Newport eco-activist Anthony Perrett held in Russia without charge
5:54pm Sunday 29th September 2013 in News
A NEWPORT eco-activist has been locked up in Russia for almost two months without charge.
Anthony Perrett, 32, appeared in a Russian court this morning and is among six Britons held following a Greenpeace protest at an Arctic oil rig.
He, along with fellow protestor Frank Hewetson, was remanded in custody on suspicion of piracy.
Greenpeace yesterday tweeted a picture of Mr Perrett standing behind the bars of a cage in a Russian courtroom.
The pressure group said the activist was to be held in custody until November 24 pending the Russian piracy investigation.
A total of 30 activists were held eleven days ago(FROM MONDAY) when armed Russian officials boarded their vessel, the Arctic Sunrise.
The boat and protesters were taken from the Arctic's Pechora sea, near to oil company Gazprom's platform, and transferred to the port of Murmansk.
Russian authorities are investigating charges of piracy, which carry a jail term of ten to 15 years.
Executive director of Greenpeace UK, John Sauven, said: "The total overreaction by the Russian authorities to a peaceful non-violent protest in the Arctic Ocean has continued.
"Even President Putin has publicly stated at a meeting of the Arctic Forum last week that Greenpeace are not pirates. This is an act of intimidation and bullying by the Russian authorities. We will continue to support those who have been imprisoned and their families at this time."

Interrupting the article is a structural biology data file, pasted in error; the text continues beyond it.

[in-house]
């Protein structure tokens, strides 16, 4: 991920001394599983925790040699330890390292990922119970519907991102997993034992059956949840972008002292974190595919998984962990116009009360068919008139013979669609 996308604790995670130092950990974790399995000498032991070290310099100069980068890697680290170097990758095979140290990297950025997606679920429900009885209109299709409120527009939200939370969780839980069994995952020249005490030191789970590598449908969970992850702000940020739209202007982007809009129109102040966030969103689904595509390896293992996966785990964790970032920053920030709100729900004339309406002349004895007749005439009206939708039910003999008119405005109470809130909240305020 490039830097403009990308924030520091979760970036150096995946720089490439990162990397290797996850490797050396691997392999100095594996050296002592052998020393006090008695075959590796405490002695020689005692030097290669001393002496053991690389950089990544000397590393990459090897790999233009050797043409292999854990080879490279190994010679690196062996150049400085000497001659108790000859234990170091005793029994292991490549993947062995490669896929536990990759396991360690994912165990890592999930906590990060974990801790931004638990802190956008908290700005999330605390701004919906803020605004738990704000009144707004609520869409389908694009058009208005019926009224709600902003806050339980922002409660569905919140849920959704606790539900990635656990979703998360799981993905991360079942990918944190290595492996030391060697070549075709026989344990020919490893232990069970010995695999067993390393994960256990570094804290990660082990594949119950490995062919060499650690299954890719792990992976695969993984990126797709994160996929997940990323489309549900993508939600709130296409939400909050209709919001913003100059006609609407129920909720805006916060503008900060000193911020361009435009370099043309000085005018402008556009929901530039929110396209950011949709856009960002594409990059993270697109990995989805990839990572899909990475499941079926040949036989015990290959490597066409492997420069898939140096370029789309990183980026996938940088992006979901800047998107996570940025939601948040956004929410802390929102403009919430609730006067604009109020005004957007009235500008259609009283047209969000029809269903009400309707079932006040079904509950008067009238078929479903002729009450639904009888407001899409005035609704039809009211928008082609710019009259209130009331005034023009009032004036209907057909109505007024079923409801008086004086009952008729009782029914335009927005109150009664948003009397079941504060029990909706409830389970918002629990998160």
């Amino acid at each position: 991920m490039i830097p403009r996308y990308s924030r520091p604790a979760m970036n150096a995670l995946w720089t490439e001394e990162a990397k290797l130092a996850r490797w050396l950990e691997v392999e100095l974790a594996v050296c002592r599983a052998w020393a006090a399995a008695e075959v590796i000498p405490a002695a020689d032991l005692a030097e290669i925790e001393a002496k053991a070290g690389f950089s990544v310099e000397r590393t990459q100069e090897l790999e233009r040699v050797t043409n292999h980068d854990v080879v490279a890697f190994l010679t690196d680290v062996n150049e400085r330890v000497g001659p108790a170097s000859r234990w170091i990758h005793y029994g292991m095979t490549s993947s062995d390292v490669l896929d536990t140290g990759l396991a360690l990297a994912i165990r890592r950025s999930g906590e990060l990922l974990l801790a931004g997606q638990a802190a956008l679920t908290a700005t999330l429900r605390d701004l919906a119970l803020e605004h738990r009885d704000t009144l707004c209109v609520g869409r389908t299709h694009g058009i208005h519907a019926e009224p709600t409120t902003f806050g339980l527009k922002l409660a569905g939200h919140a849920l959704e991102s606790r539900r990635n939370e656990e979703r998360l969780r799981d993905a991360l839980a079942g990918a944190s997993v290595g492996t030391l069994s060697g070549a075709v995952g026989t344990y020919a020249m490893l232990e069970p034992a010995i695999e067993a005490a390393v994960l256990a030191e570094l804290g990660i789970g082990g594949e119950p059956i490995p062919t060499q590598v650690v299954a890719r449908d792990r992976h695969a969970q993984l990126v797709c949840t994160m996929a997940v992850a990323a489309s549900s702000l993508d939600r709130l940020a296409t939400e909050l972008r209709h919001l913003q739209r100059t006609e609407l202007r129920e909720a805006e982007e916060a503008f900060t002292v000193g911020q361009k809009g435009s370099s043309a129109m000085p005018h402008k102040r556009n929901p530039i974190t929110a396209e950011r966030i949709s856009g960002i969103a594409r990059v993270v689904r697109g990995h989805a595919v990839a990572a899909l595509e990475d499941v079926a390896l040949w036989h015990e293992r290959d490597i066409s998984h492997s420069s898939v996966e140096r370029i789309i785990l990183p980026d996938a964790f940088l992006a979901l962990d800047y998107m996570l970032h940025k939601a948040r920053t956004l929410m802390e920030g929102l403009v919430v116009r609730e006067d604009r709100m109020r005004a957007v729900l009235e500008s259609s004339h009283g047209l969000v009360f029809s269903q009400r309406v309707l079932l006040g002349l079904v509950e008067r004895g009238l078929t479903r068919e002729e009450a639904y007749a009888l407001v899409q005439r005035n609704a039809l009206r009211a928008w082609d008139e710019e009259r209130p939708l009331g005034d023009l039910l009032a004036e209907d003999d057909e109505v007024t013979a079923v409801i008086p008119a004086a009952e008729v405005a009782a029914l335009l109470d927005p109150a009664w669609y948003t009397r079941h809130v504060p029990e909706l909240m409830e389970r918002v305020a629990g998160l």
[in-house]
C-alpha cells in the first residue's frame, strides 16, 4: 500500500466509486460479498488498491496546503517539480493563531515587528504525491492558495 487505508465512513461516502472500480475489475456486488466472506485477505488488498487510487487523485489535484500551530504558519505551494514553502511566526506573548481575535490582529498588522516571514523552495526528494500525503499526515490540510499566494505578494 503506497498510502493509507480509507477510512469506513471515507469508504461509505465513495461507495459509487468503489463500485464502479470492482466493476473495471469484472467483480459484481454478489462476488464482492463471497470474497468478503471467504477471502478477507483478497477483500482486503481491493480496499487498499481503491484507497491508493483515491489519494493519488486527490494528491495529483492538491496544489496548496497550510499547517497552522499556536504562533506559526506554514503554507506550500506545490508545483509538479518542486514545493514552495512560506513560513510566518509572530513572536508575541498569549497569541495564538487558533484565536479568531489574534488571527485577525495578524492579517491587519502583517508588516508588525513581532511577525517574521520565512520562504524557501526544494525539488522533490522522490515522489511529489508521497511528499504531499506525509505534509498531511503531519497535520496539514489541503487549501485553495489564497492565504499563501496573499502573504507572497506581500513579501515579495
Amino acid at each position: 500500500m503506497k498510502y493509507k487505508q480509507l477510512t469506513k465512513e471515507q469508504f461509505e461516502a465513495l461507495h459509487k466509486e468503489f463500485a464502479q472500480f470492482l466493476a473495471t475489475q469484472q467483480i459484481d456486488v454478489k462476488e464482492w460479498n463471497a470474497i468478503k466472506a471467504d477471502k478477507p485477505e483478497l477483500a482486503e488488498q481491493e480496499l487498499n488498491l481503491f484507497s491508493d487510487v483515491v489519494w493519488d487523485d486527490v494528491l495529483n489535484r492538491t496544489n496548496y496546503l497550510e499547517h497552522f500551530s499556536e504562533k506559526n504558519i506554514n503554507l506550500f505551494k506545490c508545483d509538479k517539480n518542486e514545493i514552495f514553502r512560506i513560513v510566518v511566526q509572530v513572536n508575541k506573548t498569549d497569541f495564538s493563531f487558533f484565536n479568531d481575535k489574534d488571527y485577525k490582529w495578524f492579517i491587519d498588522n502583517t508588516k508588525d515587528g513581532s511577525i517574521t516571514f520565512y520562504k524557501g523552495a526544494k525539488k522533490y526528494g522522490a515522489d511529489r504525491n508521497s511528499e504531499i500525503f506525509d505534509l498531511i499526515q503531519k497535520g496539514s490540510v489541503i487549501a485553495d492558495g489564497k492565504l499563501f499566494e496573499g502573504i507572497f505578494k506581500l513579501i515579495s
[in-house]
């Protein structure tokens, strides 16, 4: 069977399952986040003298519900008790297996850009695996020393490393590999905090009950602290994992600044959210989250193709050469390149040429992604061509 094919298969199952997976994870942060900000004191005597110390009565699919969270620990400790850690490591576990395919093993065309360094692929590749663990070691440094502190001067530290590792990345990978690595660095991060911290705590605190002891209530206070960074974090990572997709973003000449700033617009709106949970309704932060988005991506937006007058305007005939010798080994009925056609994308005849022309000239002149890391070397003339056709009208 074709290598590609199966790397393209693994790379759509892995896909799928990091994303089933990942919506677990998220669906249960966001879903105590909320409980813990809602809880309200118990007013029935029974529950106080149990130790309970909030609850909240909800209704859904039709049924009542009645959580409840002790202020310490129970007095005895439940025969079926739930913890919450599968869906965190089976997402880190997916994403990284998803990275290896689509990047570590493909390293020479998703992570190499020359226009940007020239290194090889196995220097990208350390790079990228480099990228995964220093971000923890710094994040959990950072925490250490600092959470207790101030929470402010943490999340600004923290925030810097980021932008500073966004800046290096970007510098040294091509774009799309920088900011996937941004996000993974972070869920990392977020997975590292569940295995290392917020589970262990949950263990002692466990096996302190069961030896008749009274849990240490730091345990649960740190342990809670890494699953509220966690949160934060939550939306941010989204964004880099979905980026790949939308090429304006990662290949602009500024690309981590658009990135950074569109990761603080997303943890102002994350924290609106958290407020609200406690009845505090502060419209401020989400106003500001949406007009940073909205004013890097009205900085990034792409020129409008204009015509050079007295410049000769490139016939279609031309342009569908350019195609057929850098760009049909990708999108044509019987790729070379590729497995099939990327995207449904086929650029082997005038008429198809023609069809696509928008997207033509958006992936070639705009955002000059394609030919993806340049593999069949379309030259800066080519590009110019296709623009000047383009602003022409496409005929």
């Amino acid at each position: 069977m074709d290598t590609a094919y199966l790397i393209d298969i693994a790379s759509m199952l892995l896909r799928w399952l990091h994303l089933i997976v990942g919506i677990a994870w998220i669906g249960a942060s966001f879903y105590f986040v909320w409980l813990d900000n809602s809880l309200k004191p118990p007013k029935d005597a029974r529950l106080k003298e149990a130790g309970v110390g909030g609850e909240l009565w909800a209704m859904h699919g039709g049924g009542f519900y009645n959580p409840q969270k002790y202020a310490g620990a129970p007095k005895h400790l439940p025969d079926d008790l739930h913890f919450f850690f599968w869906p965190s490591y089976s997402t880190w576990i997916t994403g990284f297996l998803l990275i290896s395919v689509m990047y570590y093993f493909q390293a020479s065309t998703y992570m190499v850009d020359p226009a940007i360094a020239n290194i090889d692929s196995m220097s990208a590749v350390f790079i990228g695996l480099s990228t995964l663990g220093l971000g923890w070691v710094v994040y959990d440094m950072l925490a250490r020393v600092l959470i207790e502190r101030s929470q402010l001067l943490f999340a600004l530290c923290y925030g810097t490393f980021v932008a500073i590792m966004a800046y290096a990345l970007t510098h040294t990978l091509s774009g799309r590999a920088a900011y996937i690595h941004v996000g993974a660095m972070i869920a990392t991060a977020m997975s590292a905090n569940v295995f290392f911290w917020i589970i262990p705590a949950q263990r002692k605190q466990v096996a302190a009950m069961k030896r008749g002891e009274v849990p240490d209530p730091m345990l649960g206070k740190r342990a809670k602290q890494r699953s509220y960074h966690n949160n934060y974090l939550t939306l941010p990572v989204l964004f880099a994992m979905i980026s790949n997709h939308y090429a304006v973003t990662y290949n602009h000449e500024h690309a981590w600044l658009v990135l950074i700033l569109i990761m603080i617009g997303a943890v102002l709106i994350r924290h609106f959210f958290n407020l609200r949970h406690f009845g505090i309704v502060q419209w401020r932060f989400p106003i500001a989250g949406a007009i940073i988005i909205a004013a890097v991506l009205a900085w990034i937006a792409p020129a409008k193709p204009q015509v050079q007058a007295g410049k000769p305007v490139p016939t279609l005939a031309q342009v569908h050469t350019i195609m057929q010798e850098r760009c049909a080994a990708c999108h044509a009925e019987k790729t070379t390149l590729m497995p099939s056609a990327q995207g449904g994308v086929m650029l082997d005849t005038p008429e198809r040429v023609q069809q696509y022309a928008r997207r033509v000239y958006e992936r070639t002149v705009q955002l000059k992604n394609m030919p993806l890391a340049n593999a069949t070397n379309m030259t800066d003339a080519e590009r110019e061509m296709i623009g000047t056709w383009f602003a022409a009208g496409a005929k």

Mr Perrett’s partner Zaharah Ally told the Argus last week that Mr Perrett was "very brave and committed person" who would be doing his best to keep his crewmates’ spirits up.
Mr Perrett, a former Caldicot Town Council councillor, is a tree surgeon and director of a community interest company that encourages the use of renewable energy. He also trains with the Severn Area Rescue Association (SARA).
Greenpeace is campaigning against attempts by companies to drill for oil in the waters of the Arctic, warning that a spill would be highly environmentally damaging and extraction of more fossil fuels will add to climate change.
Gazprom's plans to start drilling from the Prirazlomnaya platform in the first quarter of 2014 raised the risk of an oil spill in an area that contains three nature reserves protected by Russian law, campaigners said.
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